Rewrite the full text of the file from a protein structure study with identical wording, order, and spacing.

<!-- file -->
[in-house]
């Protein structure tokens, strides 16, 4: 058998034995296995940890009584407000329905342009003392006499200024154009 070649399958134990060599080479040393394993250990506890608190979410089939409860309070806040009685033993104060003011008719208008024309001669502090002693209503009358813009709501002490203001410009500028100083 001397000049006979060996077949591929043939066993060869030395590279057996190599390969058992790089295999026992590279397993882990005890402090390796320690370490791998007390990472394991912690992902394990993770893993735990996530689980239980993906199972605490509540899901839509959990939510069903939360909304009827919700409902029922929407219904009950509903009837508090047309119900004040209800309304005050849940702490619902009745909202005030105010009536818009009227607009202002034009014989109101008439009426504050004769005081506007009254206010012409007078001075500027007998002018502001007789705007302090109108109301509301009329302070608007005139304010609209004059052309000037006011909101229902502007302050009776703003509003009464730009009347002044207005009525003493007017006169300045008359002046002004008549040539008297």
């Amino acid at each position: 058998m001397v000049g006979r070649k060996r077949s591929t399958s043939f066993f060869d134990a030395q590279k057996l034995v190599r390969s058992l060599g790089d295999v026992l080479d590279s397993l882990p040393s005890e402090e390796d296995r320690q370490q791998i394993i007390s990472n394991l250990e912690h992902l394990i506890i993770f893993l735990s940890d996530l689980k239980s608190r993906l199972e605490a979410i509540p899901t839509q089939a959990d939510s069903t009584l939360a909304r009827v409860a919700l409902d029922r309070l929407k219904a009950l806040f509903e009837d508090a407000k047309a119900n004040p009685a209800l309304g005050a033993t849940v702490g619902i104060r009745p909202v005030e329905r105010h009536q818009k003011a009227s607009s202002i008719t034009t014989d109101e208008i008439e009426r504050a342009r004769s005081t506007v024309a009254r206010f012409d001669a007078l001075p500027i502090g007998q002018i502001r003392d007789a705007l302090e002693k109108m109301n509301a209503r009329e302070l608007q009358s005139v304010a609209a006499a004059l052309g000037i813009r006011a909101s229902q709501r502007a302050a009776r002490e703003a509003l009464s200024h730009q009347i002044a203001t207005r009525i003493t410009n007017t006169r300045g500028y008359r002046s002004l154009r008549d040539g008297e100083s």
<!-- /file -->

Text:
[in-house]
């Protein structure tokens, strides 16, 4: 058998034995296995940890009584407000329905342009003392006499200024154009 070649399958134990060599080479040393394993250990506890608190979410089939409860309070806040009685033993104060003011008719208008024309001669502090002693209503009358813009709501002490203001410009500028100083 001397000049006979060996077949591929043939066993060869030395590279057996190599390969058992790089295999026992590279397993882990005890402090390796320690370490791998007390990472394991912690992902394990993770893993735990996530689980239980993906199972605490509540899901839509959990939510069903939360909304009827919700409902029922929407219904009950509903009837508090047309119900004040209800309304005050849940702490619902009745909202005030105010009536818009009227607009202002034009014989109101008439009426504050004769005081506007009254206010012409007078001075500027007998002018502001007789705007302090109108109301509301009329302070608007005139304010609209004059052309000037006011909101229902502007302050009776703003509003009464730009009347002044207005009525003493007017006169300045008359002046002004008549040539008297």
């Amino acid at each position: 058998m001397v000049g006979r070649k060996r077949s591929t399958s043939f066993f060869d134990a030395q590279k057996l034995v190599r390969s058992l060599g790089d295999v026992l080479d590279s397993l882990p040393s005890e402090e390796d296995r320690q370490q791998i394993i007390s990472n394991l250990e912690h992902l394990i506890i993770f893993l735990s940890d996530l689980k239980s608190r993906l199972e605490a979410i509540p899901t839509q089939a959990d939510s069903t009584l939360a909304r009827v409860a919700l409902d029922r309070l929407k219904a009950l806040f509903e009837d508090a407000k047309a119900n004040p009685a209800l309304g005050a033993t849940v702490g619902i104060r009745p909202v005030e329905r105010h009536q818009k003011a009227s607009s202002i008719t034009t014989d109101e208008i008439e009426r504050a342009r004769s005081t506007v024309a009254r206010f012409d001669a007078l001075p500027i502090g007998q002018i502001r003392d007789a705007l302090e002693k109108m109301n509301a209503r009329e302070l608007q009358s005139v304010a609209a006499a004059l052309g000037i813009r006011a909101s229902q709501r502007a302050a009776r002490e703003a509003l009464s200024h730009q009347i002044a203001t207005r009525i003493t410009n007017t006169r300045g500028y008359r002046s002004l154009r008549d040539g008297e100083s």